Finding herself amid a bustling breakfast party in St. John's is a big change from Luma Rabeeah's former life in Iraq.
"There is no peace in my country. And for this reason, I decided to leave everything," she said.
Fleeing upheaval, Luba arrived in St. John's at the beginning of 2019, where the services of the Association for New Canadians awaited to help her adjust. Now, she's taking ANC language classes, and on Thursday, took part in a celebratory breakfast to mark the non-profit's 40th anniversary.
"They help me with so many things," she said, calling its staff and volunteers "lovely people."
The non-profit group, headquartered in St. John's with five satellite offices flung across Newfoundland and Labrador, wasn't always the one-stop shop for newcomers to the province. It was born in 1979, out of the efforts of a few volunteers looking to help Vietnamese refugees.
"It's been quite a journey," said executive director Megan Morris.
"Every year we've been changing and adapting to respond to the needs of newcomers in our community."
The volunteers helping Vietnamese people adjust to life in Newfoundland and Labrador transformed into the ANC in 1984, and has been expanding ever since. When asked to fit their offerings into a nutshell, Morris laughed and said, "It's a big nutshell."
There are resettlement programs for refugees, where newcomers are met at the airport and guided through everyday basics. There's an ESL centre with more than 250 students, and recently there have been innovations like pairing skilled refugees with farmers, or the food truck training program.
"We really want to increase immigration in this province. We know it's critical, and we know that good services and excellent programming will only add to their staying in this province," said Morris.
From immigrant to ESL teacher
While Newfoundland and Labrador trails most other provinces in Canada for immigration, its numbers have been slowly increasing — 616 permanent residents were added to the province in 2008, while 1,305 were welcomed last year. The province has set a target to attract 1,700 immigrants annually by 2022.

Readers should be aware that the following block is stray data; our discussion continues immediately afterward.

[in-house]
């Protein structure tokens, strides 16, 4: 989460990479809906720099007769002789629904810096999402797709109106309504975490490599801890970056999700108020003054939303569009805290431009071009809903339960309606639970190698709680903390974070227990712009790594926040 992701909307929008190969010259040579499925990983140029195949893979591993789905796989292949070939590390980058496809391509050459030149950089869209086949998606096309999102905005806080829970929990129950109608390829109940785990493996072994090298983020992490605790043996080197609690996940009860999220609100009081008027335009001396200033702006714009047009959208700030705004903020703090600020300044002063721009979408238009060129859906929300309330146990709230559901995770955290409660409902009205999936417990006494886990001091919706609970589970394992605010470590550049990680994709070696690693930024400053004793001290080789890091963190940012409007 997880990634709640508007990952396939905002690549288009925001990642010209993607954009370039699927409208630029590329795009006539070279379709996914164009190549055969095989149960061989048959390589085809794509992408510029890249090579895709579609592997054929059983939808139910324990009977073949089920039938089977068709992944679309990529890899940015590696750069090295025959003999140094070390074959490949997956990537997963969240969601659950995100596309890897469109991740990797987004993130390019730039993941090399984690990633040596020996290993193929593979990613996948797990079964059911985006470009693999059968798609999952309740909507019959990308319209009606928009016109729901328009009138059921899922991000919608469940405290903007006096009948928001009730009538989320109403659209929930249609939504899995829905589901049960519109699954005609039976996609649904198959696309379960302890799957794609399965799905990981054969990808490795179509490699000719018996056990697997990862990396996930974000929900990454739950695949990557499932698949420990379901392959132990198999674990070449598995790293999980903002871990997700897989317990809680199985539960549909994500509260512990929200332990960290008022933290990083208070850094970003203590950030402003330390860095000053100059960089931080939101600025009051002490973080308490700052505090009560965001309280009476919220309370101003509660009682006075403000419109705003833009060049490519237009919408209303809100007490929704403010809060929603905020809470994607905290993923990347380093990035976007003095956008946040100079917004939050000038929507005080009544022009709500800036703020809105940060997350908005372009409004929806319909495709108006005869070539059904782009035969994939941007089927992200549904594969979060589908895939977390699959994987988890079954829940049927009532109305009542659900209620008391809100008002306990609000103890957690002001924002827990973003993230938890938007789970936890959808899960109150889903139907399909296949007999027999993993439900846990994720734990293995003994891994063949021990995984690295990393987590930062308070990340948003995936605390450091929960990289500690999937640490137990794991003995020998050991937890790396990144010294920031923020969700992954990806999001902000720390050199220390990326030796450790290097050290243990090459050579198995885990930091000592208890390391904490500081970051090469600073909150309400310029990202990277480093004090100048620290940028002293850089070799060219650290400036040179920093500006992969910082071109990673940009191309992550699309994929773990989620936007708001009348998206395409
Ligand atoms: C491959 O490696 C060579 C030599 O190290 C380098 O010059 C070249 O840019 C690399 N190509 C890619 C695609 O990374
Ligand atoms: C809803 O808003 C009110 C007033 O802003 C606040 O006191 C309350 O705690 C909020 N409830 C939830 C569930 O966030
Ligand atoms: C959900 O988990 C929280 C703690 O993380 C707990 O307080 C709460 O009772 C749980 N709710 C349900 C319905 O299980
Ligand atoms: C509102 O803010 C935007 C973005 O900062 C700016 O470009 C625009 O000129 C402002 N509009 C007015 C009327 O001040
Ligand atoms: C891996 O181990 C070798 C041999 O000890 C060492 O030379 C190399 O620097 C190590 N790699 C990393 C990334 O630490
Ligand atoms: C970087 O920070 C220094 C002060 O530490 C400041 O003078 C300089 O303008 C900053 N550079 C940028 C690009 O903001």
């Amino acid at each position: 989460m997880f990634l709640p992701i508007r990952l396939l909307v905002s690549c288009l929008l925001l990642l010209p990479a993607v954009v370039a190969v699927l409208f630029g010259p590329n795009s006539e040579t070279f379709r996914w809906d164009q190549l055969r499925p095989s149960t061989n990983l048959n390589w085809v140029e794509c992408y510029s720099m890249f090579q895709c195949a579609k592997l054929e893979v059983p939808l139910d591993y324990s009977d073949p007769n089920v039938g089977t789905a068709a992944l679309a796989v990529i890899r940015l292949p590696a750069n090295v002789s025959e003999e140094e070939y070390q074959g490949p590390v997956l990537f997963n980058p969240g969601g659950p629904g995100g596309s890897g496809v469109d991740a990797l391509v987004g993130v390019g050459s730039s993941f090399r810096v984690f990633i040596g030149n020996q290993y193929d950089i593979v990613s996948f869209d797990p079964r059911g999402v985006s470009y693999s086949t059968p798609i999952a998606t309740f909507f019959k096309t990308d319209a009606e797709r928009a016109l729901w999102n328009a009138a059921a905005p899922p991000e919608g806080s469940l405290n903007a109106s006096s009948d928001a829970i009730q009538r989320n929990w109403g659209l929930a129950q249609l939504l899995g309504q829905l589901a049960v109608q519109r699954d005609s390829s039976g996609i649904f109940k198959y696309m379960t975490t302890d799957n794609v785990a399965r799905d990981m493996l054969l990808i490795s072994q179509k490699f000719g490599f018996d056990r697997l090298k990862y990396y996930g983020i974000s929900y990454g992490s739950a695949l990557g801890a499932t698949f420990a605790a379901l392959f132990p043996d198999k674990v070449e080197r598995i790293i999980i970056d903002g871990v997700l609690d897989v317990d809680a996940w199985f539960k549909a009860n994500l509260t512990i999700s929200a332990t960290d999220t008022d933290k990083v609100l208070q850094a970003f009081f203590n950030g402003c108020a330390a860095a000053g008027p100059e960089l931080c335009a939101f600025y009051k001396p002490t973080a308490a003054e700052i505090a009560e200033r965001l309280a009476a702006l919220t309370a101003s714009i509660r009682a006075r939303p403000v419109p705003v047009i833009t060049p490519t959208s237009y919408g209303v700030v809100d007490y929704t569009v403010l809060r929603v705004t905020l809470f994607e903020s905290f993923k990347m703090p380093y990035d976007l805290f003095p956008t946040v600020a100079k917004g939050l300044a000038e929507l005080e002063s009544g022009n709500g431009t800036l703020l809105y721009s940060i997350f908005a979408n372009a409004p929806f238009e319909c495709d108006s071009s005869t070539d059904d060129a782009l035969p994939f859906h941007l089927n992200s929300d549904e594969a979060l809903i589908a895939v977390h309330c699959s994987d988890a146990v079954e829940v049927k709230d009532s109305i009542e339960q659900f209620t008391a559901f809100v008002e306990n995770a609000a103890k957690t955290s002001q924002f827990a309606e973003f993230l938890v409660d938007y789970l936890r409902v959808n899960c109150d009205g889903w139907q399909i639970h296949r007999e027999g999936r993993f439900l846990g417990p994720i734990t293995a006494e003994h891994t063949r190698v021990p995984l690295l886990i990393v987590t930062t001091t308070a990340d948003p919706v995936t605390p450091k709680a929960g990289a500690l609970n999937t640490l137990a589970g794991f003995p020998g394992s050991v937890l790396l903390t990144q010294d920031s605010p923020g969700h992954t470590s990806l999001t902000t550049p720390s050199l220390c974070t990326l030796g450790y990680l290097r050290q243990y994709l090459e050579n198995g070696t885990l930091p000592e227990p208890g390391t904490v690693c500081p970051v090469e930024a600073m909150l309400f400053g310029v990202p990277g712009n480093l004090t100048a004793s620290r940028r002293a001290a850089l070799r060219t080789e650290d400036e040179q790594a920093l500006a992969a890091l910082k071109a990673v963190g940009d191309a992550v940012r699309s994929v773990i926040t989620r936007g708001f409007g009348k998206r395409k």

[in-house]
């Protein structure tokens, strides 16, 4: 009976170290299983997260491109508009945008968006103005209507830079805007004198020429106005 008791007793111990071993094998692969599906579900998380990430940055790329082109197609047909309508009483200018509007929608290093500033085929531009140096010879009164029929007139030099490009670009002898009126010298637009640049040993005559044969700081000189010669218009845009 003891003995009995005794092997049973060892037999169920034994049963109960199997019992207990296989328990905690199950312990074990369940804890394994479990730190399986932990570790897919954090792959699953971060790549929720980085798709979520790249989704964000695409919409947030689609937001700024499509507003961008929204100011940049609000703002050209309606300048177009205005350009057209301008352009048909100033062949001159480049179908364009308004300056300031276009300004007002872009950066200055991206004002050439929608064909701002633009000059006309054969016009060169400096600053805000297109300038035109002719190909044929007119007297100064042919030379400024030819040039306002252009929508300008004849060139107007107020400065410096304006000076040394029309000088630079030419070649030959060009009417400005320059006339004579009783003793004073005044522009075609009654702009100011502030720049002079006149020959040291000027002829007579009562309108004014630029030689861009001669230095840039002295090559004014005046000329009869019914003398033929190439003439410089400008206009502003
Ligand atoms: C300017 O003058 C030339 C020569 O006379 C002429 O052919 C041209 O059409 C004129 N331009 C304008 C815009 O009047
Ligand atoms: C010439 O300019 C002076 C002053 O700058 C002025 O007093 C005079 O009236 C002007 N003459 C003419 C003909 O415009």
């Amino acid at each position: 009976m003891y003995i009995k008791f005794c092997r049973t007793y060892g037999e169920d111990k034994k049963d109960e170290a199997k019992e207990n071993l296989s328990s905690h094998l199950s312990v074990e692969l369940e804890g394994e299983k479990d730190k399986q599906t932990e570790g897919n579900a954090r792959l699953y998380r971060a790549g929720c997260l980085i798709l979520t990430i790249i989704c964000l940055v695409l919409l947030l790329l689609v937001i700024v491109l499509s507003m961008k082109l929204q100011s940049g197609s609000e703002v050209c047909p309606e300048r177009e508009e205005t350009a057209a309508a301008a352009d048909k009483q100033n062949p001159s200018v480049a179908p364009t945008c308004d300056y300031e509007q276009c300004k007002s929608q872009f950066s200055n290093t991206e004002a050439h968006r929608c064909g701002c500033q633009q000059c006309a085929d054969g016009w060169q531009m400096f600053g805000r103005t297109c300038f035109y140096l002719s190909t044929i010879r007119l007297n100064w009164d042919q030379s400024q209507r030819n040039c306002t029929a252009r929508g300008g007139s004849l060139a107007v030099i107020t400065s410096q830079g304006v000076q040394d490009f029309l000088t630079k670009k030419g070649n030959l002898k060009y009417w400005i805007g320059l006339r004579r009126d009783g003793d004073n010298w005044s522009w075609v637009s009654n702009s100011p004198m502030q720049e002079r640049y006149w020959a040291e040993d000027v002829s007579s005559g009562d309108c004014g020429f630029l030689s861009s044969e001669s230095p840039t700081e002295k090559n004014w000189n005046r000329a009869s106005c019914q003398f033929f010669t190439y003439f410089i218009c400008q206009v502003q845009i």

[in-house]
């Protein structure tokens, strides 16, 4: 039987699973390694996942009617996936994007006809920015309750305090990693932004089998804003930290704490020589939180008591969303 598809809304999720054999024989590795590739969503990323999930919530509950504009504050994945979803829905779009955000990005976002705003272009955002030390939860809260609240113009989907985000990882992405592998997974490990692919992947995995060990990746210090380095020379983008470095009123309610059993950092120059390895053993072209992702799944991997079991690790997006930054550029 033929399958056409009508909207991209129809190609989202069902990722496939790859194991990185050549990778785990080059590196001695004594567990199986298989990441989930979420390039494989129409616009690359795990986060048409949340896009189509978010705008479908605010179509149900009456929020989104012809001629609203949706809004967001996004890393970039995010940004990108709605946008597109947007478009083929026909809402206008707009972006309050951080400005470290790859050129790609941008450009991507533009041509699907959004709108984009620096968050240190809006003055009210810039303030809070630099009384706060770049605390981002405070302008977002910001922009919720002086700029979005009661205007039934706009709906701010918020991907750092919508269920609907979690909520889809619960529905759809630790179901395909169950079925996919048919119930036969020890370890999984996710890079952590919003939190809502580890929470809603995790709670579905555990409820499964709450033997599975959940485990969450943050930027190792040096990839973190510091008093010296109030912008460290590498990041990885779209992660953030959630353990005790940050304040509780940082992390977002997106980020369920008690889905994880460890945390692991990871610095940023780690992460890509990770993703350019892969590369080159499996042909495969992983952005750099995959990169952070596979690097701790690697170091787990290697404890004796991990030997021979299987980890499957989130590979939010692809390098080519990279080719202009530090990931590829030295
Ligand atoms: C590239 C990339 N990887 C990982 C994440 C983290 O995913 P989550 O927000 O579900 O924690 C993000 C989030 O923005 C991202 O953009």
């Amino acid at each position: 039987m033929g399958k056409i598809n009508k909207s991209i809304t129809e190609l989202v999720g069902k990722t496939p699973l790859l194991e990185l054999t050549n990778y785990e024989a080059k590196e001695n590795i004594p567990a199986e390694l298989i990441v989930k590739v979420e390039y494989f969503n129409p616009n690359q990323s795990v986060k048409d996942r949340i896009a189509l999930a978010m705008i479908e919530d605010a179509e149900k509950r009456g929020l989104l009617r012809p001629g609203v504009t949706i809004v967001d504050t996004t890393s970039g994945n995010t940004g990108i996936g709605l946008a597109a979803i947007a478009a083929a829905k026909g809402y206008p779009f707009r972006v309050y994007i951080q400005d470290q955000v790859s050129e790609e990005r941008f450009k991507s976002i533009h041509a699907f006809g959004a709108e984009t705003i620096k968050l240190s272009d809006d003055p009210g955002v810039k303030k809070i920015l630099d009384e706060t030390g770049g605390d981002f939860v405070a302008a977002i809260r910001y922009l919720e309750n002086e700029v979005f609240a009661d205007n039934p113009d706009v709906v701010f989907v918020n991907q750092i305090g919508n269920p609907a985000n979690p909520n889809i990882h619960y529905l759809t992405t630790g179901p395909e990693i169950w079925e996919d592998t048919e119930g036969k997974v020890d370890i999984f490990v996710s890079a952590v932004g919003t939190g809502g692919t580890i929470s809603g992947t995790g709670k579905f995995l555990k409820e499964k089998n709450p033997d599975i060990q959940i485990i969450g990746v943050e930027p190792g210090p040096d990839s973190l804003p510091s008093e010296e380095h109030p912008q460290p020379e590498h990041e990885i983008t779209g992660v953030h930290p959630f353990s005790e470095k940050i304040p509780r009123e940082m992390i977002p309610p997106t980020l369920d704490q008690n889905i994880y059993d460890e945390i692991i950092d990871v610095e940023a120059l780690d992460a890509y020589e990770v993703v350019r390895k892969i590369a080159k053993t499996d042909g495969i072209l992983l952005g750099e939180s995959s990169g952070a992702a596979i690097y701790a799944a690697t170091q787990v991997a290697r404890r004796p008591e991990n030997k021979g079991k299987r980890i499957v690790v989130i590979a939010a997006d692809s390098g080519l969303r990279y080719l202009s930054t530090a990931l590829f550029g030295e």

Grace Okwera can remember when that immigration was just a trickle, when she arrived in May 1993. Originally from Uganda, she can still remember the uncertainty of touching down at the St. John's airport with her family, including a toddler and a five-year-old, in tow.
"We had a bit of nervousness, of being new and … wondering how'd you'd get around, and all that," she said.
But straight off the tarmac, a team from the ANC whisked her and her family to their first home on Patrick Street, and guided them through how to take the bus and find groceries. Okwera's family was paired with a local one with children around the same age, which helped them integrate into sports and activities that helped ease the transition.
"To me, in my memory, that was one of the most helpful things that happened," she said.
Okwera still experiences those first days in Newfoundland and Labrador, as she works with other new arrivals as an instructor with the ANC. She helps newcomers with everything from language skills to Canadian currency and geography.
When they get overwhelmed by the steep challenges of adjustment, she reminds them of their first hours in the country.
"You have to take a moment, and look down the hill, in order to really understand, 'yes, I've progressed,'" she said.
Amid its success stories, the ANC is also aware of the continued challenges to keep immigrants in the province.
"Our goal is to support retention," said Morris.
To that end, continuing to expand programs and resources remains a priority — like its newest satellite office in Forteau, which came into being after conversations about the need for support in the Labrador Straits area.
"We took a chance. It's a pilot, and it's proving to be a really valuable pilot," said Morris.
"It;s been very, very positive, and that's been true of all the sites. The numbers are impressive."